An Albatross Round your Neck

“God save thee, ancient Mariner!

From the fiends, that plague thee thus!-

Why looks’t thou so?”-With my cross-bow

I shot the ALBATROSS.

This is one of the more unusual English idioms. It means a very heavy, psychological burden.

But why an albatross?

I mean, they’re heavy of course, but there are plenty of other animals that would be equally or more burdensome. A golden retriever. A boar. A python, which would also have the advantage of requiring little additional effort to hang round someone’s neck. But no, we always refer to an albatross, and it’s all thanks to one specific poem.

“The Rime of the Ancient Mariner,” by Samuel Taylor Coleridge, quoted above. In the poem, the eponymous mariner kills an albatross following the ship during a voyage. This angers his fellow sailors, as they believed that an albatross following a ship was good luck, and made the wind blow favourably (and in fairness, the wind does stop blowing after the bird dies). They therefore punish the mariner:

Ah! well a-day! what evil looks

Had I from old and young!

Instead of the cross, the Albatross

About my neck was hung.

I’m sure I don’t need to tell you that a southern royal albatross weighs approximately 8.5kg, so it was no mean punishment. I won’t spoil the rest of the poem by the way, so if you want to know what happens next, click on the link to it above.

This idiom is an interesting case of a very specific expression entering the language from one specific source. The phrase comes solely from this poem, and in fact there’s no evidence to suggest that albatrosses were considered particularly lucky in real life. They may have been believed to have been incarnations of the souls of sailors by some, but there’s also plenty of evidence of hungry sailors killing and eating albatrosses without punishment (though perhaps that’s only because they ate the intended instrument of punishment).

Apart from this expression though, the poem has been quite generous to the English language. The phrase a sadder but wiser man probably has its origins here (where it’s actually a sadder and a wiser man). The poem might also be responsible for the phrase all creatures great and small. I say might, because here the line is:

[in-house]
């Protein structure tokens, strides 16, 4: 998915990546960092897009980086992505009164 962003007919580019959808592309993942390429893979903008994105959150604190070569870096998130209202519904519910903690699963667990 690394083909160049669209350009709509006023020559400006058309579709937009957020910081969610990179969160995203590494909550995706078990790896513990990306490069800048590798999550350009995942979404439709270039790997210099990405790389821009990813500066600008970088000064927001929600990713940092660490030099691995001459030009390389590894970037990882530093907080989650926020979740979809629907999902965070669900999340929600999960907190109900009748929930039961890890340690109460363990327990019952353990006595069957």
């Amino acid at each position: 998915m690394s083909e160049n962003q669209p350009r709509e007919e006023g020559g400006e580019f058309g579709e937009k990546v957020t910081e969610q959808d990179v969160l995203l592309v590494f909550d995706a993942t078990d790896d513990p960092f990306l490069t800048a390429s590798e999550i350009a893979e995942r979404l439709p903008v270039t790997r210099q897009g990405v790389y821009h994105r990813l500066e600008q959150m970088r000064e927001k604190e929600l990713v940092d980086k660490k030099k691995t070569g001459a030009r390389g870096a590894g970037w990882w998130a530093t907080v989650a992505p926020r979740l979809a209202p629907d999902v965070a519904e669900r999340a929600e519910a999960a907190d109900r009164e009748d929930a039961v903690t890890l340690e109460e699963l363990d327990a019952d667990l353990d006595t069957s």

He prayeth best, who loveth best

All things both great and small;

The most famous line (though still usually slightly misquoted) is undoubtedly:

Water, water, every where,

Nor any a drop to drink.

There is one more contribution to the English language from Coleridge (though not from “The Rime of the Ancient Mariner”) that I’ve always found fascinating. It’s not commonly known outside literary circles though. His poem “Kubla Khan; or, a Vision in a Dream: a Fragment” is (apart from being a sheer tour de force in punctuation) famous for being, as the title suggests, unfinished. As the title also suggests, Coleridge claimed it came to him in a dream, and upon waking, he immediately began to write it down. He was, however, interrupted by “a person from Porlock” who called to the door and detained him on some unspecified business for about an hour. When he got back to the poem, he found he couldn’t remember the rest, and had to abandon it. Since then, person from Porlock, man from Porlock, or simply Porlock, have been used as literary allusions to unwanted visitors who interrupt an artist’s creative flow. An interesting literary depiction of the person from Porlock can be found in Douglas Adams’ Dirk Gently’s Holistic Detective Agency (the novel: I can’t speak for the TV series as I haven’t seen it), which is a very funny read which I recommend even if you have no interest in Coleridge or the people of Porlock.

But what’s that you say? All this talk of Romantic poets is well and good, but you want to hear more about albatrosses? Well then check back in tomorrow, when, to my great surprise, and probably yours, I will actually have some more interesting facts about albatrosses!

11 thoughts on “An Albatross Round your Neck

    • Oops. Sorry. That was Mirriam-Webster’s Word-of-the-Day email that I’m thinking of.
      The word was “esemplastic” (Fabulous word!):

      ‘”Unusual and new-coined words are, doubtless, an evil; but vagueness, confusion, and imperfect conveyance of our thoughts, are a far greater,” wrote English poet Samuel Taylor Coleridge in Biographia Literaria, 1817. True to form, in that same work, he assembled esemplastic by melding the Greek phrase es hen, meaning “into one,” with plastic to fulfill his need for a word that accurately described the imagination’s ability to shape disparate experiences into a unified whole (e.g., the poet’s imaginative ability to communicate a variety of images, sensations, emotions, and experiences in the unifying framework of a poem). The verb intensify was another word that Coleridge was compelled to mint while writing Biographia.’

      Liked by 1 person

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